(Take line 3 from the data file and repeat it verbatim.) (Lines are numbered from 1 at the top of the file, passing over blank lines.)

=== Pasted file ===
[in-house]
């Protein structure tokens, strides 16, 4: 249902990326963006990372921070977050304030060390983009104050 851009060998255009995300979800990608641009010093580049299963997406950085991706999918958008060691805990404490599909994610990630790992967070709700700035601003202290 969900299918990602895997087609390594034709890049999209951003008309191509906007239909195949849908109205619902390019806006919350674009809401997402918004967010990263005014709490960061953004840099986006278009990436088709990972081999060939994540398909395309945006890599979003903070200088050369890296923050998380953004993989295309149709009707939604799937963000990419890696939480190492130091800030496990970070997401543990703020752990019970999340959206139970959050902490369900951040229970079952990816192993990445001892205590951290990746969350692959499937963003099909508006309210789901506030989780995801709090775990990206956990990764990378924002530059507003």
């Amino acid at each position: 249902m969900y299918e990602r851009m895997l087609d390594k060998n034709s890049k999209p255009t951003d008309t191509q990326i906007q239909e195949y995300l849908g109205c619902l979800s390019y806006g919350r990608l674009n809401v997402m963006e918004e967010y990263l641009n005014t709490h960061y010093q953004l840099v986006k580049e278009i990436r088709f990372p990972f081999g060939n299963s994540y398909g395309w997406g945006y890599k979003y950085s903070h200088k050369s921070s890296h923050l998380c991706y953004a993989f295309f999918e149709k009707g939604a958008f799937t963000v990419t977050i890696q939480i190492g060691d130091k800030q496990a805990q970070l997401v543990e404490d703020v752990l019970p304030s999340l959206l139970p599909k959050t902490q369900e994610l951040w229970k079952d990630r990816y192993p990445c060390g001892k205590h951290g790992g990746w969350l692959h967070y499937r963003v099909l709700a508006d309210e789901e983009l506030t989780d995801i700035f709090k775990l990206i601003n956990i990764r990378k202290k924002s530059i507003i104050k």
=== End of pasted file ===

């Amino acid at each position: 249902m969900y299918e990602r851009m895997l087609d390594k060998n034709s890049k999209p255009t951003d008309t191509q990326i906007q239909e195949y995300l849908g109205c619902l979800s390019y806006g919350r990608l674009n809401v997402m963006e918004e967010y990263l641009n005014t709490h960061y010093q953004l840099v986006k580049e278009i990436r088709f990372p990972f081999g060939n299963s994540y398909g395309w997406g945006y890599k979003y950085s903070h200088k050369s921070s890296h923050l998380c991706y953004a993989f295309f999918e149709k009707g939604a958008f799937t963000v990419t977050i890696q939480i190492g060691d130091k800030q496990a805990q970070l997401v543990e404490d703020v752990l019970p304030s999340l959206l139970p599909k959050t902490q369900e994610l951040w229970k079952d990630r990816y192993p990445c060390g001892k205590h951290g790992g990746w969350l692959h967070y499937r963003v099909l709700a508006d309210e789901e983009l506030t989780d995801i700035f709090k775990l990206i601003n956990i990764r990378k202290k924002s530059i507003i104050k």